Figure thumbnail gr1
      Figure 1– Study design and top 10 hits from the mQTL analysis from the REDS III RBC omics pilot recalled donor study. Metabolomics analyses were performed on 250 packed RBC samples from donors who had been previously characterized at the genome level via the Precision Transfusion Medicine array (A).30 In B, an overview of the top 10 hits (closest annotated gene to the identified SNP) as a function of significance (-log10(p)). In C, overlapped Manhattan plots of all the significant hits (FDR < 5 x 10-8), including metabolites – gene pairs. Each data point corresponds to a –log10(P value) from a multivariant linear regression model’s P value for an SNP. The black horizontal line represents an accepted P-value level of genome-wide significance (P = 5 × 10–8). In D, qqplots for the top 10 hits from the mQTL analysis.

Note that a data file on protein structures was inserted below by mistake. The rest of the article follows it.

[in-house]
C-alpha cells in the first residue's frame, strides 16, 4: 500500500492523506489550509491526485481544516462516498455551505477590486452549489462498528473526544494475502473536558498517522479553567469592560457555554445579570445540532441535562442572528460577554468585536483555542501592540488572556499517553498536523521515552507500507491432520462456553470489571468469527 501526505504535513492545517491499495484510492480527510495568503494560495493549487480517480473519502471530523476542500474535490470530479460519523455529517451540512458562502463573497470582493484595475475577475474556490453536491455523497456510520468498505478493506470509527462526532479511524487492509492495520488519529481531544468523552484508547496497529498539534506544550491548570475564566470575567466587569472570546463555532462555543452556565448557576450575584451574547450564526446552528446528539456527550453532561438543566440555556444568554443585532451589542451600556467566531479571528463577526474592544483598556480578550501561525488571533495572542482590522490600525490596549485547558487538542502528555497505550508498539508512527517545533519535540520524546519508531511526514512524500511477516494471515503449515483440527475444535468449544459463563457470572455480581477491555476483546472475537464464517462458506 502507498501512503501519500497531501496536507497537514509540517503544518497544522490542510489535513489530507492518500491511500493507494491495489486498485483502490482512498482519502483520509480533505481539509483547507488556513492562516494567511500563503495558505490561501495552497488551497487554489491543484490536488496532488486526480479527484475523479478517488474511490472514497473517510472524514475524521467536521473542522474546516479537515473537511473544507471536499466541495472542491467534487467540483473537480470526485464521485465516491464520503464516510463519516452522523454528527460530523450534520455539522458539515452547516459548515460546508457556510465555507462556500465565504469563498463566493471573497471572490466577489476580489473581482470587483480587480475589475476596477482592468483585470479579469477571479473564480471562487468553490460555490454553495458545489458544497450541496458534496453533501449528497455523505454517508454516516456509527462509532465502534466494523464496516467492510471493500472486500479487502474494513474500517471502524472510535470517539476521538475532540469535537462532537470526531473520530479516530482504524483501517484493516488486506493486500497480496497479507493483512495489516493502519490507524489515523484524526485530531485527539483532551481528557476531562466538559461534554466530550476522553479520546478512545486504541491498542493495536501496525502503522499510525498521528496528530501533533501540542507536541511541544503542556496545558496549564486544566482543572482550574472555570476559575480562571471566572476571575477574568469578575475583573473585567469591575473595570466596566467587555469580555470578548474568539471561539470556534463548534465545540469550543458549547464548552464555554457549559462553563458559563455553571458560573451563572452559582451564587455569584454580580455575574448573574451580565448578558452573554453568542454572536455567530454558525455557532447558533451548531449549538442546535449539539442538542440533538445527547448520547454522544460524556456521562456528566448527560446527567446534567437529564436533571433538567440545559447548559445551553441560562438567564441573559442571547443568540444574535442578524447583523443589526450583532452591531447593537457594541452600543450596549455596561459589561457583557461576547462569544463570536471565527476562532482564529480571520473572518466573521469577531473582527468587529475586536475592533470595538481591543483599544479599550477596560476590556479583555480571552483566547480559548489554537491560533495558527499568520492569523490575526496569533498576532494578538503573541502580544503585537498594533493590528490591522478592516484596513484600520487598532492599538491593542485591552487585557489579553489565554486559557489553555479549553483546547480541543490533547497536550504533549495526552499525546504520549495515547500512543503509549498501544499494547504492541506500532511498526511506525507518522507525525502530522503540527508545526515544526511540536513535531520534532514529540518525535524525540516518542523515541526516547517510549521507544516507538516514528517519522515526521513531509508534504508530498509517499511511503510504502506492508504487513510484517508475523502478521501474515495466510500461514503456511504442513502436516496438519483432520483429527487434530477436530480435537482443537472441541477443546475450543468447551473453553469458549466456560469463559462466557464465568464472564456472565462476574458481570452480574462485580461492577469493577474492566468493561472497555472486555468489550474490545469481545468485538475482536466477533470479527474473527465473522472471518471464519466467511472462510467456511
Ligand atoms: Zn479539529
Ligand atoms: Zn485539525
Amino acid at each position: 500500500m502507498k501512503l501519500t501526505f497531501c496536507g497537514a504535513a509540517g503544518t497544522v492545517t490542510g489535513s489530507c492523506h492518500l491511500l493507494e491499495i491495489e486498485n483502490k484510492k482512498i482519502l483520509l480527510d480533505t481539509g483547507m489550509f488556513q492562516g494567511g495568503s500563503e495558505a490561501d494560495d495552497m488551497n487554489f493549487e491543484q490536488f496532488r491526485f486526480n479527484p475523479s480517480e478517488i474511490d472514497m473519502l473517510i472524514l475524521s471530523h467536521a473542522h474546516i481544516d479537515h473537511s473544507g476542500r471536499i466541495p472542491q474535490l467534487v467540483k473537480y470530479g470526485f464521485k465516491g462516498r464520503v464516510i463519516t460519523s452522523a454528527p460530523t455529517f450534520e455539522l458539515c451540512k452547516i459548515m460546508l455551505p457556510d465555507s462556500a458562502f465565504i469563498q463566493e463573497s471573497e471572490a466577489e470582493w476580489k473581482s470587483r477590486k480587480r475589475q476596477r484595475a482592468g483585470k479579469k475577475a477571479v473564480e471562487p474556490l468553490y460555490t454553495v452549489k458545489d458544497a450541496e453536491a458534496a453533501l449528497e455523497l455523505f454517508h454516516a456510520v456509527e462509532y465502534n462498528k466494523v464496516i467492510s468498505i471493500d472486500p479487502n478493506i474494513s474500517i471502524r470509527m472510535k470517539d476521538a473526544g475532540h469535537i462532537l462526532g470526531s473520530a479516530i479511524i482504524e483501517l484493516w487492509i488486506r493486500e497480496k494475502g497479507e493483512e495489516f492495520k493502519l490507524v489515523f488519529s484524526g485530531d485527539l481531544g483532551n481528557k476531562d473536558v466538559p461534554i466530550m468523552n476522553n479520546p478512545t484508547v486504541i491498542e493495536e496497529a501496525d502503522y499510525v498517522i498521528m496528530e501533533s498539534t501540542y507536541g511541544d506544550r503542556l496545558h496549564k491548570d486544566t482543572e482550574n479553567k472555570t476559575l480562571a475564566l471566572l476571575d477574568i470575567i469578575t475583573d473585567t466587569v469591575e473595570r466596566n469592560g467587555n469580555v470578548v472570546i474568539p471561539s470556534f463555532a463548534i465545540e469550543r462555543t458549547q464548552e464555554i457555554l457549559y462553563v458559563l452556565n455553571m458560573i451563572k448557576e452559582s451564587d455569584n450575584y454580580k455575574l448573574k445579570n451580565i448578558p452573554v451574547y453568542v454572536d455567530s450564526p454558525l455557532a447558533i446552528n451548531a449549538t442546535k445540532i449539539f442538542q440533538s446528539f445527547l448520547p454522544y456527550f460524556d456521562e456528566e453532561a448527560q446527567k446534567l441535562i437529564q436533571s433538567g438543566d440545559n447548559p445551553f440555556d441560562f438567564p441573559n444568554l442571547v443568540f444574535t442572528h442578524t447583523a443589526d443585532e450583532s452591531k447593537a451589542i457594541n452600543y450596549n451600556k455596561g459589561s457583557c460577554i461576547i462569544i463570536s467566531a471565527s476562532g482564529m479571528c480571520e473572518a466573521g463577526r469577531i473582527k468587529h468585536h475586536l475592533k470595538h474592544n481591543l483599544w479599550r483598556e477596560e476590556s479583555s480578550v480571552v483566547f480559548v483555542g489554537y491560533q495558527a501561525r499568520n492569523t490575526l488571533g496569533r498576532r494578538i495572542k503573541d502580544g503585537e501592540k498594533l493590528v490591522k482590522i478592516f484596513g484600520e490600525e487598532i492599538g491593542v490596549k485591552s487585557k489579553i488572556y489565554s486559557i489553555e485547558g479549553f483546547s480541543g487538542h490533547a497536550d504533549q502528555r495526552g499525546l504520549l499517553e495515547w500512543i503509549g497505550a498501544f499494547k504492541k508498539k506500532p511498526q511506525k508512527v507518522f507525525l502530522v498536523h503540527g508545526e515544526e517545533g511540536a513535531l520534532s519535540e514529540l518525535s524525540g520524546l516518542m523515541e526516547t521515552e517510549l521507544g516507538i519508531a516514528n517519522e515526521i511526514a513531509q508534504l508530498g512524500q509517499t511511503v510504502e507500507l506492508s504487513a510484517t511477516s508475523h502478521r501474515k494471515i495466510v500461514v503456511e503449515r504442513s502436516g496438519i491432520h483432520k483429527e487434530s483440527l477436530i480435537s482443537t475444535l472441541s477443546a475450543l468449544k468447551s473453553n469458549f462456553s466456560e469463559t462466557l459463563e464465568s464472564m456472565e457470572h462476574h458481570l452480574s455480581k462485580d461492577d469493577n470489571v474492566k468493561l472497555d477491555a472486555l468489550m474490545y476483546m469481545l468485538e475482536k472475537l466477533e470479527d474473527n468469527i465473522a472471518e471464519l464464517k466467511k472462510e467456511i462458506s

Figure thumbnail gr2
      Figure 2– Ancestry plots and association between methyl-lysine levels and polymorphisms in PYROXD2. In A, for the top GWA hits we generated box and whisker plots based on metabolite abundances as a function of allele variance across all genetic ancestries in this study. Consistently with previous mQTL studies,40,41,65-67 polymorphisms in the exonic region coding for the enzyme PYROXD2 were associated with variance in the levels of methyl-lysine, an observation that represents a sort of internal quality control for the present analysis compared to the literature. Manhattan plots and LocusZoom are shown in panels B-C, respectively.